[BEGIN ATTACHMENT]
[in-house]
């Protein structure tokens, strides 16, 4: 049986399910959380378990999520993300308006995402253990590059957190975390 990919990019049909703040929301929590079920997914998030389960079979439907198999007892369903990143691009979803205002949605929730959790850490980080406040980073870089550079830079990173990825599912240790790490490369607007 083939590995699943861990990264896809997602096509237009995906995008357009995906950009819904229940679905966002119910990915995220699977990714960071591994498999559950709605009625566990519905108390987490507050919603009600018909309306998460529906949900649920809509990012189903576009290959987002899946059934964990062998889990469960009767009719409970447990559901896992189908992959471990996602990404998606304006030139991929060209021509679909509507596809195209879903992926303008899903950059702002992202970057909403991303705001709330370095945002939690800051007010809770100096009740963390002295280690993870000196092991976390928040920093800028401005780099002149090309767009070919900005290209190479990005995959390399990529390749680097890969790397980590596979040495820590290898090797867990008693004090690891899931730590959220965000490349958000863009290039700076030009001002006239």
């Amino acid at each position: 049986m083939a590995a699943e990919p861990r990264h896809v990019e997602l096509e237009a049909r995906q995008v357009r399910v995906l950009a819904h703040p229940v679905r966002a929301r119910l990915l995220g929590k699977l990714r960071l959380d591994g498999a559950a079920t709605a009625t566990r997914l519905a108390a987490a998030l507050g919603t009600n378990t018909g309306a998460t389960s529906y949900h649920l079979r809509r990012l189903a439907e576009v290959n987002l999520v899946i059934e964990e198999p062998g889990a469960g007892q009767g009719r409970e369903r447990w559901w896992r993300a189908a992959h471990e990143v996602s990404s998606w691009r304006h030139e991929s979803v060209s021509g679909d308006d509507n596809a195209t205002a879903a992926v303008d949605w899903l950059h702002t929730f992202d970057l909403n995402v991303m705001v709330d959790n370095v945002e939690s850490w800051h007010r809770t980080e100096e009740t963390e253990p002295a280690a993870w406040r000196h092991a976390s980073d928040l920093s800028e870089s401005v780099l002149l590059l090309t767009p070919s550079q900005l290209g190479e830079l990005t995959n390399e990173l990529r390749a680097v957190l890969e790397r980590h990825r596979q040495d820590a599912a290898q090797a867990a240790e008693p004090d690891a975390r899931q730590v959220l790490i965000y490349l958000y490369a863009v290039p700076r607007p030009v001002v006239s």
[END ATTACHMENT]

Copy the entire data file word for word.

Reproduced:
[in-house]
């Protein structure tokens, strides 16, 4: 049986399910959380378990999520993300308006995402253990590059957190975390 990919990019049909703040929301929590079920997914998030389960079979439907198999007892369903990143691009979803205002949605929730959790850490980080406040980073870089550079830079990173990825599912240790790490490369607007 083939590995699943861990990264896809997602096509237009995906995008357009995906950009819904229940679905966002119910990915995220699977990714960071591994498999559950709605009625566990519905108390987490507050919603009600018909309306998460529906949900649920809509990012189903576009290959987002899946059934964990062998889990469960009767009719409970447990559901896992189908992959471990996602990404998606304006030139991929060209021509679909509507596809195209879903992926303008899903950059702002992202970057909403991303705001709330370095945002939690800051007010809770100096009740963390002295280690993870000196092991976390928040920093800028401005780099002149090309767009070919900005290209190479990005995959390399990529390749680097890969790397980590596979040495820590290898090797867990008693004090690891899931730590959220965000490349958000863009290039700076030009001002006239």
């Amino acid at each position: 049986m083939a590995a699943e990919p861990r990264h896809v990019e997602l096509e237009a049909r995906q995008v357009r399910v995906l950009a819904h703040p229940v679905r966002a929301r119910l990915l995220g929590k699977l990714r960071l959380d591994g498999a559950a079920t709605a009625t566990r997914l519905a108390a987490a998030l507050g919603t009600n378990t018909g309306a998460t389960s529906y949900h649920l079979r809509r990012l189903a439907e576009v290959n987002l999520v899946i059934e964990e198999p062998g889990a469960g007892q009767g009719r409970e369903r447990w559901w896992r993300a189908a992959h471990e990143v996602s990404s998606w691009r304006h030139e991929s979803v060209s021509g679909d308006d509507n596809a195209t205002a879903a992926v303008d949605w899903l950059h702002t929730f992202d970057l909403n995402v991303m705001v709330d959790n370095v945002e939690s850490w800051h007010r809770t980080e100096e009740t963390e253990p002295a280690a993870w406040r000196h092991a976390s980073d928040l920093s800028e870089s401005v780099l002149l590059l090309t767009p070919s550079q900005l290209g190479e830079l990005t995959n390399e990173l990529r390749a680097v957190l890969e790397r980590h990825r596979q040495d820590a599912a290898q090797a867990a240790e008693p004090d690891a975390r899931q730590v959220l790490i965000y490349l958000y490369a863009v290039p700076r607007p030009v001002v006239s």